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Raisins in Snack Foods
BakeMag.com, Sept. 30, 2013
by John Unrein

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Raisins are becoming an important ally for retail bakeries that are introducing new products geared for America’s snacking generation. Ridley’s Bakery Cafe in Troy, MI, is one example of an independent retailer enjoying great success with a new product called Cinnamon Krisps, which is made from cinnamon roll bread with raisins. Originally, a Ridley’s baker discovered that he could use leftover cinnamon bread to create a new snack food by slicing the bread into thin pieces and then brushing with egg wash, adding coarse sugar and baking. One 8-oz package of Ridley’s Cinnamon Krisps sells for $3.99.

“We can’t make enough of them,” says Ridley’s owner Karl Kornack. “Now we make cinnamon roll bread specifically for this product. Our cinnamon roll bread is made with honey, cinnamon, sugar, raisins and whole wheat flour.”

Sinfull Bakery in Houston is another that is introducing new products geared for changing demands. This health-focused bakery, specializing in vegan, offers a new Everything Bar that is made with organic seedless raisins and numerous other organic ingredients.

Such products appeal to the growing appetite among American consumers for health-focused snacks. A recent NPD food market research report finds that although Americans still carve out main meal times, the number of items consumed at each main meal has declined over time and consumers snack in-between meals often.

Granola with raisins makes a great snack food, and more retailers are jumping on this bandwagon. Great Harvest Bread Co., which just opened its newest location in Katy, TX, offers a product called Groovy Granola, which is billed as a “healthy snack straight from the bag.” This resealable 1-lb bag contains raisins, rolled oats, cashews, honey, molasses, dried cranberries, sunflower seeds and cinnamon.

Delightful Pastries in Chicago makes its own Granola Cookies with raisins, cranberries, bittersweet chocolate, cashews and sunflower seeds.

California seedless raisins are available in a variety of sizes appropriate for bakers. These include mini midget raisins, midget raisins, select raisins and jumbo raisins, according to the California Raisin Marketing Board. Golden raisins, Zante currants and other dried grape varieties are also available for specialized applications.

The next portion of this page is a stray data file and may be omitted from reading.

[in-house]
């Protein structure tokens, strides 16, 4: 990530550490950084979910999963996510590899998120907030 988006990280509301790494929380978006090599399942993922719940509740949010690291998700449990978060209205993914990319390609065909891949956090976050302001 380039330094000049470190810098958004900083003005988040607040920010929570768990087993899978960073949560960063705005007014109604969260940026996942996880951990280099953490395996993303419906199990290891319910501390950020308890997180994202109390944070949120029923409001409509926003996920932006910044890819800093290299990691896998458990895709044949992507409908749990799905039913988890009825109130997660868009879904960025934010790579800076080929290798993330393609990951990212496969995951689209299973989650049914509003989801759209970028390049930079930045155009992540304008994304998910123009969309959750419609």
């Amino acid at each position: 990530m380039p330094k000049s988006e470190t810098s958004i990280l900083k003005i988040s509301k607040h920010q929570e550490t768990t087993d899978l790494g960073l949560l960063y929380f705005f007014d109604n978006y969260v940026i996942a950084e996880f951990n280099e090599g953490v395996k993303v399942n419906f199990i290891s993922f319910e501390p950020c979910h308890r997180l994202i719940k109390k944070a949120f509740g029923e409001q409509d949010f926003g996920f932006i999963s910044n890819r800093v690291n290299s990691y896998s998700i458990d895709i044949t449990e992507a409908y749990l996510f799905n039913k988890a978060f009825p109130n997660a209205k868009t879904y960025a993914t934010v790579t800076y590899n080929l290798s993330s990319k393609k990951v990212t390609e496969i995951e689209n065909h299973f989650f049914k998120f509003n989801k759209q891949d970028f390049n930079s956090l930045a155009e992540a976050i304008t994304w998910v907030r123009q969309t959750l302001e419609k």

Raisins can be used right out of the case, but experienced bakers commonly condition raisins in advance. This involves re-hydrating raisins to the desired moisture level. Conditioning is an important step in the production of raisin breads. If raisins are not conditioned but added directly to the dough, they will draw moisture from the bread during fermentation and baking. This also causes the bread to stale during shipping and distribution, which reduces the shelf life.

Promoting raisins to kids

Bakery snack foods that contain raisins are particularly well-suited when developing new snack products for children. Research from the University of North Carolina at Chapel Hill indicates that children consume a quarter of their daily calories from snacks.

A recent study from the University of Toronto revealed that snacking on raisins may help control hunger in children, an added benefit for weeknight evenings when dinner is delayed due to soccer practice, band rehearsal or other after-school activities. The study showed that among children, eating raisins as an after-school snack prevents excessive calorie intake and increases satiety — or feeling of fullness — as compared to other commonly consumed snacks.

California raisins are all-natural, fat- and cholesterol-free and are ranked first as the most economical dried fruit by the USDA, making them a delicious snack addition. For more snack ideas, visit www.LoveYourRaisins.com.


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